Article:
Read more about the author, Ari Gilmore, MD or call for an appointment: (206) 326-2400 .
Published in the Thurston Talk Blog on September 30, 2016.
When the Washington State House of Representatives passed a bill that guaranteed sick leave to employees at companies with more than four employees, Dr. Ari Gilmore was thrilled. “As doctors, we have a problem with people’s great work ethic, especially if they’re actively coughing,” he says. “Traditionally, people didn’t really have the option to stay home if they wanted to pay their rent on time.”
Gilmore practices family medicine at Pacific Medical Centers. As flu season approaches, he provides tips on how to stay healthy and what to do if you’ve come down with a cold.
Regular handwashing is critical, especially after being in a public place because germs can live on surfaces for a long time. “Avoid touching your face or rubbing your eyes,” he says. “Illness is also spread by small air droplets when someone coughs or sneezes.”
Exercise can also help. “There has been some evidence that regular exercise keeps the immune system up,” says Gilmore. “Also, regular exposure to sauna-type temperatures makes a difference. The elevated body temperature may decrease the activity of a virus. A couple of studies have shown it to impact mild to moderate cold symptoms. So a good day at the gym with a sauna afterward might be good preventive medicine.”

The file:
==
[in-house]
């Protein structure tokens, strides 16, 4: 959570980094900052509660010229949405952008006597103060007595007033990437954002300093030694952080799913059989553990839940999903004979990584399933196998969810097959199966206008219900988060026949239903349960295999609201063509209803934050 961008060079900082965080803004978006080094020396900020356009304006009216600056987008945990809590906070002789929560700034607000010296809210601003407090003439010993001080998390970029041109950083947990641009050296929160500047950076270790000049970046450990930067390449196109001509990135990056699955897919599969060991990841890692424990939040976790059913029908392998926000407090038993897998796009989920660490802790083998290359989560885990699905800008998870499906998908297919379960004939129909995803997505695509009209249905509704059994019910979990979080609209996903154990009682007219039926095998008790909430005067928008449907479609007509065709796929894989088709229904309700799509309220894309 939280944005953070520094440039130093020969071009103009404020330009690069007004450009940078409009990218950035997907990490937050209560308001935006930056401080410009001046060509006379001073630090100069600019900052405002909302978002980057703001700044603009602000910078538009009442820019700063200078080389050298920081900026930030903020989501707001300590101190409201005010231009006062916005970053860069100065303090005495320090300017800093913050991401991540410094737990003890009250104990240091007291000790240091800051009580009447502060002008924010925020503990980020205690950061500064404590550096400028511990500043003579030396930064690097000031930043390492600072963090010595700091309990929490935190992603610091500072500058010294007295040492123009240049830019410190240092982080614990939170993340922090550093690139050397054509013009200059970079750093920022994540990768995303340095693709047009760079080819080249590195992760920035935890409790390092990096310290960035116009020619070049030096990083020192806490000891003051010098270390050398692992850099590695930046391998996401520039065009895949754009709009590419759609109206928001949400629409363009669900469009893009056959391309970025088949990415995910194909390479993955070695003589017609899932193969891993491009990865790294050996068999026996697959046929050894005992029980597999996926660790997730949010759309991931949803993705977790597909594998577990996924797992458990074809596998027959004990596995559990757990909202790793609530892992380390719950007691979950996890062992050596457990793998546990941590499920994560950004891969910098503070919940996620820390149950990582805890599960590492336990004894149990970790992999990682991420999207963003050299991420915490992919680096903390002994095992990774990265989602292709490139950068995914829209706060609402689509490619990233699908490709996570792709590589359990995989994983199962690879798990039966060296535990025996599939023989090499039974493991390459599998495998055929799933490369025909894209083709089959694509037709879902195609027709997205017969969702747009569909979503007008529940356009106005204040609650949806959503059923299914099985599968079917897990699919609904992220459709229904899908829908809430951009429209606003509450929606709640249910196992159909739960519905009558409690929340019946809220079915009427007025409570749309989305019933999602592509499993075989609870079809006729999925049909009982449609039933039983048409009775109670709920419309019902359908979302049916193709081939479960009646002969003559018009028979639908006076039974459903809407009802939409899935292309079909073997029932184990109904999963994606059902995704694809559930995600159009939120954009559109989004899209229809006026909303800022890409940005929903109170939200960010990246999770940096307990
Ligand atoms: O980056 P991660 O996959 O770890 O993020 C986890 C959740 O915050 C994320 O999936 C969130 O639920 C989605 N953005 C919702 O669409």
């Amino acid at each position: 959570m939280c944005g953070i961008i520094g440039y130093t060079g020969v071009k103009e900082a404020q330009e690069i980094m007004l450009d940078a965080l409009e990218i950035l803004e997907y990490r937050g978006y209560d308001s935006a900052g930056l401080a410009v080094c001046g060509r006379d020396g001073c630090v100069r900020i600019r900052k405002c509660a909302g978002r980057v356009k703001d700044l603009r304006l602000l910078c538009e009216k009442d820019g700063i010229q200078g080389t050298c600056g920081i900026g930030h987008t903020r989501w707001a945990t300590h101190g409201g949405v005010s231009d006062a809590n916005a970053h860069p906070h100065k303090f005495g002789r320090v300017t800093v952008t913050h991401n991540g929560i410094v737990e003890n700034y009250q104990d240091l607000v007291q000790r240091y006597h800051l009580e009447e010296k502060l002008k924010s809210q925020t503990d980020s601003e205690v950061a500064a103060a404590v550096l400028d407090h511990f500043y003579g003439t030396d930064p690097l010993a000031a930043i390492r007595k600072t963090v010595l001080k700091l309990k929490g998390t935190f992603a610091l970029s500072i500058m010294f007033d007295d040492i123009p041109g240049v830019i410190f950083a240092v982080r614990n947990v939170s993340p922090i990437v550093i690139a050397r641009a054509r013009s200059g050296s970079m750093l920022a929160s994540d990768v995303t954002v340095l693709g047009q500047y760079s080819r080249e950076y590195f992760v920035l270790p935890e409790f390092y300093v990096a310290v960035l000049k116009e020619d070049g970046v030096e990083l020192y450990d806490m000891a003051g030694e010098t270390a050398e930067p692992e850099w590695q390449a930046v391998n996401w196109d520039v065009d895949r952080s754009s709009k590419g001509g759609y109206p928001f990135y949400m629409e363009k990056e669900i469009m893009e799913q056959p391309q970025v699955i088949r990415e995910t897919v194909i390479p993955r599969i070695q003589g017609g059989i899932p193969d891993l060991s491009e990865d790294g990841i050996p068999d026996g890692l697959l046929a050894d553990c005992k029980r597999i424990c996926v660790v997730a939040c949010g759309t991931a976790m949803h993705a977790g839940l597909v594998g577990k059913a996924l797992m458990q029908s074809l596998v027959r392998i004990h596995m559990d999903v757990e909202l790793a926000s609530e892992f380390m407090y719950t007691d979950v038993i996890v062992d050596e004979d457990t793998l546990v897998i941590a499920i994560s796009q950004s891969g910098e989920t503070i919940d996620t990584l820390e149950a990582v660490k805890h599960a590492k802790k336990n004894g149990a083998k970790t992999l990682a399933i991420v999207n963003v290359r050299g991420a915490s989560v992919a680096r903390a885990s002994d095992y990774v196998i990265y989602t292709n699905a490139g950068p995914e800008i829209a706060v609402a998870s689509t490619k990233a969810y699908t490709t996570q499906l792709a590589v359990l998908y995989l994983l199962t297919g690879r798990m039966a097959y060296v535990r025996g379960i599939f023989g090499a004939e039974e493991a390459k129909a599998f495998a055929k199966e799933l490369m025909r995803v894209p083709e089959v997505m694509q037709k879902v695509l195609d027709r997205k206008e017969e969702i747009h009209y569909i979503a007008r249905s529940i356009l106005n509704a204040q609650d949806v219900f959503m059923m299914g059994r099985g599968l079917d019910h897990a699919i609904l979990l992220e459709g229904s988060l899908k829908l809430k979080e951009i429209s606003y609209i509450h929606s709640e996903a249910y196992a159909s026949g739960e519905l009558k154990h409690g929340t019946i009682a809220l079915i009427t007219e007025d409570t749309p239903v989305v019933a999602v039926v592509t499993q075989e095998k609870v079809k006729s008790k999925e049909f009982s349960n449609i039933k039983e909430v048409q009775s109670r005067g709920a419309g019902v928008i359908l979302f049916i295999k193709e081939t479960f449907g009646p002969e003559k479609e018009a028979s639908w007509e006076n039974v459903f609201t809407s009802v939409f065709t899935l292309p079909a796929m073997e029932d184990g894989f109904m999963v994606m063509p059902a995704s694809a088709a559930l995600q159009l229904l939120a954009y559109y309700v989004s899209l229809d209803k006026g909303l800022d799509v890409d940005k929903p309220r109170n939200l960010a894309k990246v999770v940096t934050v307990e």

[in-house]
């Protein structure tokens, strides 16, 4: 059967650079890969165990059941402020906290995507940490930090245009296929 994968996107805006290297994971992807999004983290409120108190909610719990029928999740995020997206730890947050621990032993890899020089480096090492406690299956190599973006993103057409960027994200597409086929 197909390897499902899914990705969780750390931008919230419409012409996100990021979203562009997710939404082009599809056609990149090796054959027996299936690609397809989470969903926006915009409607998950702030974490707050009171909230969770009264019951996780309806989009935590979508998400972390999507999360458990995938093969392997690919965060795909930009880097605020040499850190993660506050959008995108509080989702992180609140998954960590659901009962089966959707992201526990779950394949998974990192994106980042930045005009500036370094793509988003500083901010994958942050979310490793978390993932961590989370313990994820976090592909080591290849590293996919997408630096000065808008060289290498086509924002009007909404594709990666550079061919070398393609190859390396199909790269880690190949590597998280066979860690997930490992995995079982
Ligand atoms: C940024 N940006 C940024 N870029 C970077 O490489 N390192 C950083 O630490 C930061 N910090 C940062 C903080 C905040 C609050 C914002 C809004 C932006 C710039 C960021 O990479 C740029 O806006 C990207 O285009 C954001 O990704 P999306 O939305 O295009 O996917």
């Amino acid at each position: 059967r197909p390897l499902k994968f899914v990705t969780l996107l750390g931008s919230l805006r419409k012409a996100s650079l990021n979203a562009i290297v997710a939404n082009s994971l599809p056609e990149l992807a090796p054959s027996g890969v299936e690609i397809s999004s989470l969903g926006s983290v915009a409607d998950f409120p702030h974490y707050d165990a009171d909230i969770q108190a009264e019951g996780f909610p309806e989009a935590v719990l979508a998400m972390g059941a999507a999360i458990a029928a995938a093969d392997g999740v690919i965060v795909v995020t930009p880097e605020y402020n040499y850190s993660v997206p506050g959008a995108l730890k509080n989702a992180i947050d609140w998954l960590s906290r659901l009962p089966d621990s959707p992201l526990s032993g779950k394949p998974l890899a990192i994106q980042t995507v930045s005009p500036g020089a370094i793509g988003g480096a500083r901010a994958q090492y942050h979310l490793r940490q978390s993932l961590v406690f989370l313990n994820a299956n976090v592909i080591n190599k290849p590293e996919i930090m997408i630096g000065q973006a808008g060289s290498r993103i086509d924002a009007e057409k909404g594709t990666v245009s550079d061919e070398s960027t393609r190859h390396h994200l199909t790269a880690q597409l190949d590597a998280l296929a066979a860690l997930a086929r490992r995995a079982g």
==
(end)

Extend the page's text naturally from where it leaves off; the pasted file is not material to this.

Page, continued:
For people who work in jobs that demand high-volume contact with the public, a flu shot is the best bet. “Making sure they get their flu shot is probably the most important preventive step,” Gilmore explains. “Frequently washing hands with plain soap and water, and avoiding touching the mouth or face after dealing with money will also help.”
If you’ve contracted a cold, the best thing to do is stay home—including from your health clinic, at least for the first three days. “If you don’t have a fever, I recommend staying home for the first two or three days. A top mistake is to visit your doctor right away and infect others,” says Gilmore. “Often, we have people coming in on day two. At that point, we don’t have a whole lot of treatment to offer, and you’re just going to spread it around. If it’s been over three days, come in, and we’ll listen to the lung and make sure it hasn’t turned into pneumonia.”
On the flip side, waiting too long to see a doctor can also be problematic. “We’ve had people who’ve had a fever for five or seven days, and by the time they come in, they’re quite ill,” says Gilmore. “For most people, a temperature is going to be resolved in three days. If it’s not, have it checked out.”
The exceptions are those who are at higher risk, including anyone over 65, children under age four with a fever over 101 degrees, or those dealing with other illnesses. “For those particular populations, there are effective treatments like Tamiflu,” says Gilmore. “It’s worth talking to your doctor about.”
This article was written by Dr. Ari Gilmore, MD. He practices Family Medicine and hosts the Travel Clinic at PacMed’s Beacon Hill clinic.